By Dianne Lake
Upon our arrival to Gaborone, the capital city of Botswana, it was clear that we wouldn’t be having any problems with too much “hustle and bustle.” Botswana is a small country, approximately 2 million people, and it is a country filled with beautiful stretches of land, natural waterfalls and deltas, and a diverse range of wildlife. We’ve been told that Botswana is the kind of place where two people will get into an accident and still be very cordial with each other. The Batswana will do whatever it takes to avoid conflict. The environment here is bursting with energy but it seems as if the energy in the people and the government is lacking, figuratively and literally.
After a week of interviews the opinions we have gathered all run along the same lines. Botswana is in a slow and imminent decline, and the area in which it shows the most is in the growing lack of electricity. The diamond revenue which launched Botswana onto the world stage is slowing running out, and a time will come where there will be no more diamonds.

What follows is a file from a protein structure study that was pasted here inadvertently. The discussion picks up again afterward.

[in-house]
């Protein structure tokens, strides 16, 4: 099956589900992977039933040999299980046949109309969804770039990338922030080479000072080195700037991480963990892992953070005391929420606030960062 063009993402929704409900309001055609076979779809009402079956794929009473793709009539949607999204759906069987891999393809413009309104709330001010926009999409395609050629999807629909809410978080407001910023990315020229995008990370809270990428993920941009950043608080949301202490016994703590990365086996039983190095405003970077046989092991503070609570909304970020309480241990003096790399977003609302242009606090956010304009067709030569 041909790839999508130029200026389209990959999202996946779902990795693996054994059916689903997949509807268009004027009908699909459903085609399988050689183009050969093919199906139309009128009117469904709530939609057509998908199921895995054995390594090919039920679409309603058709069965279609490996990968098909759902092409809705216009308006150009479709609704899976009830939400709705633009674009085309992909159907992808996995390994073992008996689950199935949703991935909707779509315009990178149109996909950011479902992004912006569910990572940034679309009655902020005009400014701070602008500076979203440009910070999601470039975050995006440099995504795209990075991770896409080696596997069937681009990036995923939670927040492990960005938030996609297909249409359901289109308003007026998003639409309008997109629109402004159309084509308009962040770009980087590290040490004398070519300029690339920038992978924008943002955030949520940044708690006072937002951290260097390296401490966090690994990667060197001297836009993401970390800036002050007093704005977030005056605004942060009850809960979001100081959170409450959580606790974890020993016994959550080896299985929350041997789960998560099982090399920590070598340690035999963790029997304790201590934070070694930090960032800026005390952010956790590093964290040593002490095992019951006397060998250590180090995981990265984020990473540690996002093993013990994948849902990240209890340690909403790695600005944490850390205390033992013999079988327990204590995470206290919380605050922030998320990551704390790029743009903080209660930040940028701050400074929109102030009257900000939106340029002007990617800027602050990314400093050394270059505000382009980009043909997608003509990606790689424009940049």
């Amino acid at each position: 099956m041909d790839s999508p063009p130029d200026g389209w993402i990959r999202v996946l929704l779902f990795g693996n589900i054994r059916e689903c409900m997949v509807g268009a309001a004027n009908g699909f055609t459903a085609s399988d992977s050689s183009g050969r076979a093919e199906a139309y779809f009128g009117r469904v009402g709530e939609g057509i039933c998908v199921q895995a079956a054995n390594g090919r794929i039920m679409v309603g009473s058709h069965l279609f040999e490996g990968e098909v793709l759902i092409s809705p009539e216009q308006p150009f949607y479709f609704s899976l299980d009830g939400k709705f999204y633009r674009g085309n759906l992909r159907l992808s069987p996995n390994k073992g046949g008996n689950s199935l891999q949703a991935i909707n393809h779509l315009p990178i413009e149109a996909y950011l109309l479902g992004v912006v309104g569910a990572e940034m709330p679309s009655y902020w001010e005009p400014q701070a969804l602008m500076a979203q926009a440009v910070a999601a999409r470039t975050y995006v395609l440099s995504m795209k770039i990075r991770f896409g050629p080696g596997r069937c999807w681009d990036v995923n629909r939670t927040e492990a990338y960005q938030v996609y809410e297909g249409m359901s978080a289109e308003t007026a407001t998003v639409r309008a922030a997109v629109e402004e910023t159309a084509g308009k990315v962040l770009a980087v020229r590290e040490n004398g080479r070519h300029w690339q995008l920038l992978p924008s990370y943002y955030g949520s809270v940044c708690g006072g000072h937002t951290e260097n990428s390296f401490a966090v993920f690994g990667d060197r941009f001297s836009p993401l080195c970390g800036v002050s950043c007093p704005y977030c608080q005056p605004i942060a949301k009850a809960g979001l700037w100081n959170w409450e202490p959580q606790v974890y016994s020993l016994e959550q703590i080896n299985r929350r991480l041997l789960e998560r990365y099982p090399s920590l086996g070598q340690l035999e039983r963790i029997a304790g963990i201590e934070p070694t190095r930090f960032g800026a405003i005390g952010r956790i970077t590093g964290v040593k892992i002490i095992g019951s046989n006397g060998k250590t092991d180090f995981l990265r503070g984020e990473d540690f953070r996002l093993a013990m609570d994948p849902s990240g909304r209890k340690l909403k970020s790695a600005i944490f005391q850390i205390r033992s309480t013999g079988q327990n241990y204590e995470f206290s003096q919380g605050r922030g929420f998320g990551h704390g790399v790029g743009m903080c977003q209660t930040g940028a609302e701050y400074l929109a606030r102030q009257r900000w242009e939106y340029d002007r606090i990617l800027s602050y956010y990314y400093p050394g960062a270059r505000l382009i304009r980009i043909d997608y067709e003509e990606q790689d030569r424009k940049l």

When the diamonds brought a boom of profit to the economy, the aspects of Botswana that took a major hit where it’s productivity and sustainability; so much money in such a small nation, previously in poverty, breeds inefficiency and carelessness. Botswana has one of the world’s greatest coal reserves, but rather than spending time and effort building power plants, the majority of their power was, and is still, bought from South Africa. Botswana also has great potential to harness solar power, receiving an impressive amount of sunlight year round, but that is also something that would take time and effort that the government isn’t keen on utilizing.
It has now reached a point where it’s almost a little too late. Diamond money is running out, power outages are becoming a nuisance, and there doesn’t seem to be enough money or motivation within the government to build their own power plants, and even the thought of solar panels is barely being considered. With so much beauty and natural resources, one can only be hopeful that the people of Botswana will wake up and realize that they still have great potential to light things up.